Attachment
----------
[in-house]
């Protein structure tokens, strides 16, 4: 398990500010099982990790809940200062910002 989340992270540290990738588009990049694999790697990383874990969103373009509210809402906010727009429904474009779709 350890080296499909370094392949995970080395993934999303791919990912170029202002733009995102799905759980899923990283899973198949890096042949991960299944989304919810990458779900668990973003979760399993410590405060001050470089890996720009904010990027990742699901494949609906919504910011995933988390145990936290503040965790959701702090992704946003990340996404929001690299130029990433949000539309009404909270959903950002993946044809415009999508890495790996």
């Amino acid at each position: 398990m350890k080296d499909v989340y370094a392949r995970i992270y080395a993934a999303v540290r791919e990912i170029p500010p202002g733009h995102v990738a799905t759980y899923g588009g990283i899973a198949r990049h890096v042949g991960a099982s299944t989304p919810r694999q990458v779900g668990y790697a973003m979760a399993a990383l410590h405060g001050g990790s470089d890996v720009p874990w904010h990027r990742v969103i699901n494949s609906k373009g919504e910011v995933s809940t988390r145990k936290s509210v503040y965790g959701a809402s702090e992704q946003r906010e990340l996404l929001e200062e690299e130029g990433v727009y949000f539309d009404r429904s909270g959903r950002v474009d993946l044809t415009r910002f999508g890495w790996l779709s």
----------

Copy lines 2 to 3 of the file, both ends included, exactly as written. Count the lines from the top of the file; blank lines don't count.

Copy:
């Protein structure tokens, strides 16, 4: 398990500010099982990790809940200062910002 989340992270540290990738588009990049694999790697990383874990969103373009509210809402906010727009429904474009779709 350890080296499909370094392949995970080395993934999303791919990912170029202002733009995102799905759980899923990283899973198949890096042949991960299944989304919810990458779900668990973003979760399993410590405060001050470089890996720009904010990027990742699901494949609906919504910011995933988390145990936290503040965790959701702090992704946003990340996404929001690299130029990433949000539309009404909270959903950002993946044809415009999508890495790996």
């Amino acid at each position: 398990m350890k080296d499909v989340y370094a392949r995970i992270y080395a993934a999303v540290r791919e990912i170029p500010p202002g733009h995102v990738a799905t759980y899923g588009g990283i899973a198949r990049h890096v042949g991960a099982s299944t989304p919810r694999q990458v779900g668990y790697a973003m979760a399993a990383l410590h405060g001050g990790s470089d890996v720009p874990w904010h990027r990742v969103i699901n494949s609906k373009g919504e910011v995933s809940t988390r145990k936290s509210v503040y965790g959701a809402s702090e992704q946003r906010e990340l996404l929001e200062e690299e130029g990433v727009y949000f539309d009404r429904s909270g959903r950002v474009d993946l044809t415009r910002f999508g890495w790996l779709s």